Strength In Numbers

People across the country and the world came together today to protest the inauguration and to show resilience in this insane time, and boy, did we ever show up.


Yesterday a monster of a man was sworn into the highest office in the country.  He said that the people were finally taking back the White House, that the people will not be taken advantage of by big government any longer.  He said under oath that he is the representative of the people and will protect the Constitution.

We disagreed with his statements, and we said so.  Thousands and thousands of people marched in every single state, and in many other countries (across all seven continents) in protest of what this administration will do to our rights, freedoms, climate, public land, protections, and more; he and his administration are planning to eviscerate many things that are explicitly outlined in the very Constitution he vowed to uphold.  

Close to half a million people in D.C.  150,000 (at least) in Chicago.  Thousands and thousands in New York, L.A., Philadelphia.  Nearly 15,000 in Nashville.  Just the D.C. march alone had double the number of people that the inauguration did (which, by the way, was a fraction of what both Obama inaugurations' turnouts were).

Yesterday's events made the world look so bleak.  But now, as my legs and feet are sore, and my voice is blown and my throat is raw from leading chants in our section of the march, I feel so full of hope that we will get through this.  We will be opposed every single step of the way, and we may not win every battle.  But this is a war where we can absolutely triumph, I'm so sure of that.  We have begun a movement to make our voices heard, and that movement will not be easily silenced.

I'm certain there are many thousands of people who looked on what we did today and accused us of whining and complaining, called us "libtards" or rubbed it in our faces that Hillary Clinton didn't win the Presidency.  I'm sure there were plenty of counter-protesters at marches across the country telling people fighting for their rights that they were going to hell for being who they are, be they female, LGBTQIA+, black, white, Muslim, what have you.  That's a bothersome thing that hurts, but right now those voices are so small compared to ours.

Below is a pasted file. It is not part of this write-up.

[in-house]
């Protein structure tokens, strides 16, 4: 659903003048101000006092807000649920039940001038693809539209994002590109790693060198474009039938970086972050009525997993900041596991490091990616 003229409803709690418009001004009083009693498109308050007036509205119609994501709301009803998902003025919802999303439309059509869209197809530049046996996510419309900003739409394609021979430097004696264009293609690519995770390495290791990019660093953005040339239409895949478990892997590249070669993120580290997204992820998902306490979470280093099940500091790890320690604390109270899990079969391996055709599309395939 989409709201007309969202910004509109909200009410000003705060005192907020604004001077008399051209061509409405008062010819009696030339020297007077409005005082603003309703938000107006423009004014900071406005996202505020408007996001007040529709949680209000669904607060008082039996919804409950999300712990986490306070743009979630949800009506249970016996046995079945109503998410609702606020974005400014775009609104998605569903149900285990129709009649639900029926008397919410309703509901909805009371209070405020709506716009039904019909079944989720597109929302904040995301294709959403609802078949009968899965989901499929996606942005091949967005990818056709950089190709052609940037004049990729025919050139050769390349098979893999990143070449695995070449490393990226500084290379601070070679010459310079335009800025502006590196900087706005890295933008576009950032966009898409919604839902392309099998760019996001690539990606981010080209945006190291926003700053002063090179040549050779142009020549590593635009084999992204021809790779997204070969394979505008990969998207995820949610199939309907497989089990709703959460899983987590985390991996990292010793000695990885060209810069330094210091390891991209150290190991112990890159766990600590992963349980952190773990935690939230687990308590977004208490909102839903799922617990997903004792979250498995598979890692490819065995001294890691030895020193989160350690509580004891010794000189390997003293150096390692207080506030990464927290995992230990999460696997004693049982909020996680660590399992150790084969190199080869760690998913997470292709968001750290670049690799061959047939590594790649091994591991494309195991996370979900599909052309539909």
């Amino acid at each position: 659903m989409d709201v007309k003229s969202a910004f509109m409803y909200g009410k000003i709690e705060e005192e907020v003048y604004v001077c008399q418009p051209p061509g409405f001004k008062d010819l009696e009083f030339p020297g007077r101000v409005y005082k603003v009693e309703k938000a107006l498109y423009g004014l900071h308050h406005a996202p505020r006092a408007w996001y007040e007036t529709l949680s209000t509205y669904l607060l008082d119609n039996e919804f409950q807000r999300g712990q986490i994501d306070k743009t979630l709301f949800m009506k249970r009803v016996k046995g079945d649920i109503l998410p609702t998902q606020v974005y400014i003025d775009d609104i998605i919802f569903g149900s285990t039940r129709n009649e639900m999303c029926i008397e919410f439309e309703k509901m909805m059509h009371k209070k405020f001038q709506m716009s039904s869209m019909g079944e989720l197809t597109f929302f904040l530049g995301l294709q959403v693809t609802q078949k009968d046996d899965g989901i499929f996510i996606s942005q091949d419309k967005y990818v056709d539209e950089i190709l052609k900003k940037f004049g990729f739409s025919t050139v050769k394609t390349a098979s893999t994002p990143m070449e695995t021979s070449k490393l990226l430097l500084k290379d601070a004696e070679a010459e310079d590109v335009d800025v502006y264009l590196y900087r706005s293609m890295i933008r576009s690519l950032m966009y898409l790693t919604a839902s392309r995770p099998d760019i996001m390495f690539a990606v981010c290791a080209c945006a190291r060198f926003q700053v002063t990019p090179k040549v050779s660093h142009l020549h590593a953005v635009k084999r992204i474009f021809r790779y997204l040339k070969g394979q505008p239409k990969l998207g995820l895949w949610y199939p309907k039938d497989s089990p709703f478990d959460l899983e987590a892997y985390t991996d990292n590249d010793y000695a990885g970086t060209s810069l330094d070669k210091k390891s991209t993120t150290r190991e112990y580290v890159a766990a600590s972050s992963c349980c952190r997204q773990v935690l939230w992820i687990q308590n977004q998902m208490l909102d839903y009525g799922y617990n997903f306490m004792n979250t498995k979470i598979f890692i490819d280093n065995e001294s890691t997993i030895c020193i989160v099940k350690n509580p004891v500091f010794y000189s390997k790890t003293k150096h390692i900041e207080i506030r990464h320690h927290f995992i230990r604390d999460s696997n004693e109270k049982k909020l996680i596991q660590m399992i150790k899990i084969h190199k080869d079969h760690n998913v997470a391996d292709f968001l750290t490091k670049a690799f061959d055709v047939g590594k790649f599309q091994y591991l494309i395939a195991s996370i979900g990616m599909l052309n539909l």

We trounced the attendance of the Presidential inauguration with people who showed up wanting what's right and just. We ignited the biggest inauguration protest in U.S. history.  Our voices will be heard, and I'm so confident in our strength right now.  I cannot wait to get more involved in the resistance and meet some of the incredible women leading the charge.

This is only the beginning.

Get involved!

An American Nightmare

November 8th, 2016.  A day I will never forget.

It's the day that Hillary Clinton lost the presidency to the host of The Apprentice.  It causes me revulsion to even think of his name, let alone write it.

 Pretty apt.

Pretty apt.

The President-elect is a notorious xenophobe, misogynist, racist, sexual predator, impulsive child, bully, and pathological liar who played the very system he was running against in order to win.  He used an archaic system, the Electoral College, one that he himself denounced in 2012 on the eve of Barack Obama's election to a second term, to his advantage and swiped the win from the rightful next Commander-In-Chief; someone we would call Madame President for the first time in history.  A man with absolutely no political experience, and who is notorious for avoiding the law because he's rich.  This man is now the leader of the free world.

I feel betrayed.  I feel hurt.  I feel heartbroken.  I feel dismissed.  I feel absolutely fucking terrified.